Ahmed al-Assadi, spokesperson for the second-largest Fateh Alliance list, also denounced "the government's failure to resolve the crisis in Basra".
He said Fatah was "on the same wavelength" as Sairoon and that the pair would work together to form a new government.
The announcement dealt a severe blow to Abadi's hopes of holding onto his post through a bloc - described as the biggest in parliament - unveiled just days earlier.
Al-Abadi said he had instructed security forces to "act decisively against the acts of vandalism that accompanied the demonstrations". Some clashed with security forces, lobbing Molotov cocktails and setting fire to a government building as well as the offices of Shiite militias.
The government has said the protesters' demands are legitimate, while blaming the violence on saboteurs.
Hours before parliament met, four rockets fired by unidentified assailants struck inside the perimeter of Basra airport, security sources said. The U.S. consulate is adjacent to the airport.
Staff at the airport, which is located near the USA consulate in Basra, said flights were not affected.
Passengers are seen at Basra airport after it was targeted by rocket fire.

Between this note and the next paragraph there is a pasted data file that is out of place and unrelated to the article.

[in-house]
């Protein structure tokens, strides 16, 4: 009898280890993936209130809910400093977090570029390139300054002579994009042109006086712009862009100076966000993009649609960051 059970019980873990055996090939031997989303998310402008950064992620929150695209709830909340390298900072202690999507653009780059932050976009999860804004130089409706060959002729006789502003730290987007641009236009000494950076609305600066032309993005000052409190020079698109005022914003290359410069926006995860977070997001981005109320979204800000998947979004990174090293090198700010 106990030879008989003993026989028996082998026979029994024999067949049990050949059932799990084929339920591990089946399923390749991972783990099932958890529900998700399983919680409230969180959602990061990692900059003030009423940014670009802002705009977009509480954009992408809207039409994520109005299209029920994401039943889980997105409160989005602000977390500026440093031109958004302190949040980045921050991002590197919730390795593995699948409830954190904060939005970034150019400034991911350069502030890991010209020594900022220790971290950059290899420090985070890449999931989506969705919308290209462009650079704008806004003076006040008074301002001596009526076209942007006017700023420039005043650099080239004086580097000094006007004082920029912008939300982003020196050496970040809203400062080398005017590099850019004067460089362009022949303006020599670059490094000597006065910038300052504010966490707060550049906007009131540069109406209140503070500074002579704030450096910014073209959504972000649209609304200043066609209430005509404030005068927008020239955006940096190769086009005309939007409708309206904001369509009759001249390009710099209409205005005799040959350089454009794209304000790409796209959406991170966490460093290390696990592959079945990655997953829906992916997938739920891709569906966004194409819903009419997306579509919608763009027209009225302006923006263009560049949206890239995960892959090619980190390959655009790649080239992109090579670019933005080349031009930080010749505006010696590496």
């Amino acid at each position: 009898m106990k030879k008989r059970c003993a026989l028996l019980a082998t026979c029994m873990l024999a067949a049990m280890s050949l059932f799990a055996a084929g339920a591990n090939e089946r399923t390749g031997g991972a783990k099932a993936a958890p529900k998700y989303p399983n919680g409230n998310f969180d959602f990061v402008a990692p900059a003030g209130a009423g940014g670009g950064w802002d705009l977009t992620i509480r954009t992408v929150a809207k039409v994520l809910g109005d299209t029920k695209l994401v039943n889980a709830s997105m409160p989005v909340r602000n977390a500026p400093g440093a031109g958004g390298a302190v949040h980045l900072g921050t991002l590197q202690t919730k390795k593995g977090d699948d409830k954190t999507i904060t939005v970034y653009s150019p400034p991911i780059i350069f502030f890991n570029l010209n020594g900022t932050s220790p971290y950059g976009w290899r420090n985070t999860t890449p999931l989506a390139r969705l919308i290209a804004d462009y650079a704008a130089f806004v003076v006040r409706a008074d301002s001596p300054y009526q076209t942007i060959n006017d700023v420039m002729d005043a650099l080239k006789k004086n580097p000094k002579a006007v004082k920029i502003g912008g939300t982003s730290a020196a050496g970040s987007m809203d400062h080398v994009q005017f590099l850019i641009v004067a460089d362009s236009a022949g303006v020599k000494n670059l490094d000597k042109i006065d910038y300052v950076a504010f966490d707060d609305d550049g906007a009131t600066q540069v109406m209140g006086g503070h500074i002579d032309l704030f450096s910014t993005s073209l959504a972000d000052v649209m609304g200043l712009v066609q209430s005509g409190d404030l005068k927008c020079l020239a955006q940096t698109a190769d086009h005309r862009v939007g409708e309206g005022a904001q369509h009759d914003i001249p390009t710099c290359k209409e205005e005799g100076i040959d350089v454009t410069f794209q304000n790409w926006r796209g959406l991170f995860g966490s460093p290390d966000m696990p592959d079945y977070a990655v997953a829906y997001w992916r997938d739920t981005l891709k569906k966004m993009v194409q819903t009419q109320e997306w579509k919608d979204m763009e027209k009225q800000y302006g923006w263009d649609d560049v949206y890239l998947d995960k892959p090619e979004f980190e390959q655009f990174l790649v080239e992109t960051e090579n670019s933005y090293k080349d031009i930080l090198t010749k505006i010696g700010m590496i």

All operations had been halted since Thursday, after protesters blocked the port's entrance.
On Saturday, a spokesman for an alliance of powerful Shiite militias, many of them backed by Iran, vowed to respond against "those who are carrying out acts of arson and sabotage".
The commander, known as Abu Yasser al-Jaafar, i held a news conference in the city Saturday.
The anger on Basra's streets was "in response to the government's intentional policy of neglect", the head of the region's human rights council, Mehdi al-Tamimi, said.
Angry protesters marched to the city's presidential palaces compound, where Shiite paramilitary troops are stationed, and tried to breach it.
Basra and other cities in Iraq's southern Shiite heartland have been convulsed by the most serious protests in years, with residents complaining of power outages, filthy tap water and soaring unemployment.
Bader said that most of the wounded have received treatment and left the hospitals of Basra province.
The calls for resignation came as the parliament convened earlier in the day for an emergency session to discuss the protests of Basra against water contamination, high unemployment and lack of public services.
The protesters shouted anti-Iranian slogans outside the Iranian Consulate on Friday evening, including "Iran, out, out!" before they stormed it and set a fire inside. Iran and Iraq both strongly condemned the move, raising fears of possible retribution.
At least 30 people have been killed and scores injured since the protests began, according to Iraqi authorities.
The unrest in the south comes amid a political crisis in Baghdad, adding to overall tensions in the country. Iraqi Shi'ite cleric Muqtada al Sadr demanded that top government officials attend a parliament session "no later than Sunday", or face what he called "a popular quake".